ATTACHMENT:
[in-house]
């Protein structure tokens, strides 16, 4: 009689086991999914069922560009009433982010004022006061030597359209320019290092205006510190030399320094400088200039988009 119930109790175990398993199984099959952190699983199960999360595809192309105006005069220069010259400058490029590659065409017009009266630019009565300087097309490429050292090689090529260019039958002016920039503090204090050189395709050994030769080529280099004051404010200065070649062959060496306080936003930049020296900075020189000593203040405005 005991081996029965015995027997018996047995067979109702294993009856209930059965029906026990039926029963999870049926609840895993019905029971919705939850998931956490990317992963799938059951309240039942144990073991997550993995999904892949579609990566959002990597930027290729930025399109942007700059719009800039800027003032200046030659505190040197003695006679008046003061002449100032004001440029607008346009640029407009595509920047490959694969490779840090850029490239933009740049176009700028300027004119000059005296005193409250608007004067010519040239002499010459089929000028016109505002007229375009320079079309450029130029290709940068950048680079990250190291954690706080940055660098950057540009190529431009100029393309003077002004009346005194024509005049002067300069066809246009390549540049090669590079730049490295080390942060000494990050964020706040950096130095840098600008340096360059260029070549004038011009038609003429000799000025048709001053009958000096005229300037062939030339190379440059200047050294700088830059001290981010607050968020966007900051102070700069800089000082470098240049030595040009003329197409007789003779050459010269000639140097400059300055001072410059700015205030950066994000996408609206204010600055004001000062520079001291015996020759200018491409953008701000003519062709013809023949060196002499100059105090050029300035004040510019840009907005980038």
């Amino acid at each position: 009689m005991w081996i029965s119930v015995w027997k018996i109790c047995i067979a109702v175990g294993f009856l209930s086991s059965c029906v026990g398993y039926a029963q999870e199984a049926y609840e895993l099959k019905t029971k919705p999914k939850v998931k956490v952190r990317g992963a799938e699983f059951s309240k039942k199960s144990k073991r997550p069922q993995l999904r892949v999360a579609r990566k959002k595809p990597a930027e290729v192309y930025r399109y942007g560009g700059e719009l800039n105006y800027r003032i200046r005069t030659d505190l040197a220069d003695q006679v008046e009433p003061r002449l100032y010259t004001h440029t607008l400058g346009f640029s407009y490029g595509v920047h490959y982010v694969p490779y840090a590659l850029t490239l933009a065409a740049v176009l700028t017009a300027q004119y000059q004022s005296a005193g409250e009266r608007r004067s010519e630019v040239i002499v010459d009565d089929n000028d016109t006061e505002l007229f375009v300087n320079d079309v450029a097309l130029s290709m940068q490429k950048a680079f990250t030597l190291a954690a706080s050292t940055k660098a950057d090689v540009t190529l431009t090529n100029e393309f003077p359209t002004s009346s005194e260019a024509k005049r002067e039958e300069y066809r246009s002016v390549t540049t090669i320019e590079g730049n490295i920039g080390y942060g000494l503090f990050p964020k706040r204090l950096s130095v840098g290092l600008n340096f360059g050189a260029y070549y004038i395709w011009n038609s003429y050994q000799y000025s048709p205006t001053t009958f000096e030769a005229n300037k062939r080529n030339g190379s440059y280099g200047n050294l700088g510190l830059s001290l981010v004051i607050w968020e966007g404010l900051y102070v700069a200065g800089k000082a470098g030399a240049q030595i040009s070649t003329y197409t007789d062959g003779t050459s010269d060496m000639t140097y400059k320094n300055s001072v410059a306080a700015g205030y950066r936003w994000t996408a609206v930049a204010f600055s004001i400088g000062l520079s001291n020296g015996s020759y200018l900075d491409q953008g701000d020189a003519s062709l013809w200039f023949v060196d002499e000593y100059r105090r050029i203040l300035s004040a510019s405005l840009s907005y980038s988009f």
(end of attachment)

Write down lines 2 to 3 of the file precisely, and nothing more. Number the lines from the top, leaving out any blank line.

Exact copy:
């Protein structure tokens, strides 16, 4: 009689086991999914069922560009009433982010004022006061030597359209320019290092205006510190030399320094400088200039988009 119930109790175990398993199984099959952190699983199960999360595809192309105006005069220069010259400058490029590659065409017009009266630019009565300087097309490429050292090689090529260019039958002016920039503090204090050189395709050994030769080529280099004051404010200065070649062959060496306080936003930049020296900075020189000593203040405005 005991081996029965015995027997018996047995067979109702294993009856209930059965029906026990039926029963999870049926609840895993019905029971919705939850998931956490990317992963799938059951309240039942144990073991997550993995999904892949579609990566959002990597930027290729930025399109942007700059719009800039800027003032200046030659505190040197003695006679008046003061002449100032004001440029607008346009640029407009595509920047490959694969490779840090850029490239933009740049176009700028300027004119000059005296005193409250608007004067010519040239002499010459089929000028016109505002007229375009320079079309450029130029290709940068950048680079990250190291954690706080940055660098950057540009190529431009100029393309003077002004009346005194024509005049002067300069066809246009390549540049090669590079730049490295080390942060000494990050964020706040950096130095840098600008340096360059260029070549004038011009038609003429000799000025048709001053009958000096005229300037062939030339190379440059200047050294700088830059001290981010607050968020966007900051102070700069800089000082470098240049030595040009003329197409007789003779050459010269000639140097400059300055001072410059700015205030950066994000996408609206204010600055004001000062520079001291015996020759200018491409953008701000003519062709013809023949060196002499100059105090050029300035004040510019840009907005980038």
């Amino acid at each position: 009689m005991w081996i029965s119930v015995w027997k018996i109790c047995i067979a109702v175990g294993f009856l209930s086991s059965c029906v026990g398993y039926a029963q999870e199984a049926y609840e895993l099959k019905t029971k919705p999914k939850v998931k956490v952190r990317g992963a799938e699983f059951s309240k039942k199960s144990k073991r997550p069922q993995l999904r892949v999360a579609r990566k959002k595809p990597a930027e290729v192309y930025r399109y942007g560009g700059e719009l800039n105006y800027r003032i200046r005069t030659d505190l040197a220069d003695q006679v008046e009433p003061r002449l100032y010259t004001h440029t607008l400058g346009f640029s407009y490029g595509v920047h490959y982010v694969p490779y840090a590659l850029t490239l933009a065409a740049v176009l700028t017009a300027q004119y000059q004022s005296a005193g409250e009266r608007r004067s010519e630019v040239i002499v010459d009565d089929n000028d016109t006061e505002l007229f375009v300087n320079d079309v450029a097309l130029s290709m940068q490429k950048a680079f990250t030597l190291a954690a706080s050292t940055k660098a950057d090689v540009t190529l431009t090529n100029e393309f003077p359209t002004s009346s005194e260019a024509k005049r002067e039958e300069y066809r246009s002016v390549t540049t090669i320019e590079g730049n490295i920039g080390y942060g000494l503090f990050p964020k706040r204090l950096s130095v840098g290092l600008n340096f360059g050189a260029y070549y004038i395709w011009n038609s003429y050994q000799y000025s048709p205006t001053t009958f000096e030769a005229n300037k062939r080529n030339g190379s440059y280099g200047n050294l700088g510190l830059s001290l981010v004051i607050w968020e966007g404010l900051y102070v700069a200065g800089k000082a470098g030399a240049q030595i040009s070649t003329y197409t007789d062959g003779t050459s010269d060496m000639t140097y400059k320094n300055s001072v410059a306080a700015g205030y950066r936003w994000t996408a609206v930049a204010f600055s004001i400088g000062l520079s001291n020296g015996s020759y200018l900075d491409q953008g701000d020189a003519s062709l013809w200039f023949v060196d002499e000593y100059r105090r050029i203040l300035s004040a510019s405005l840009s907005y980038s988009f």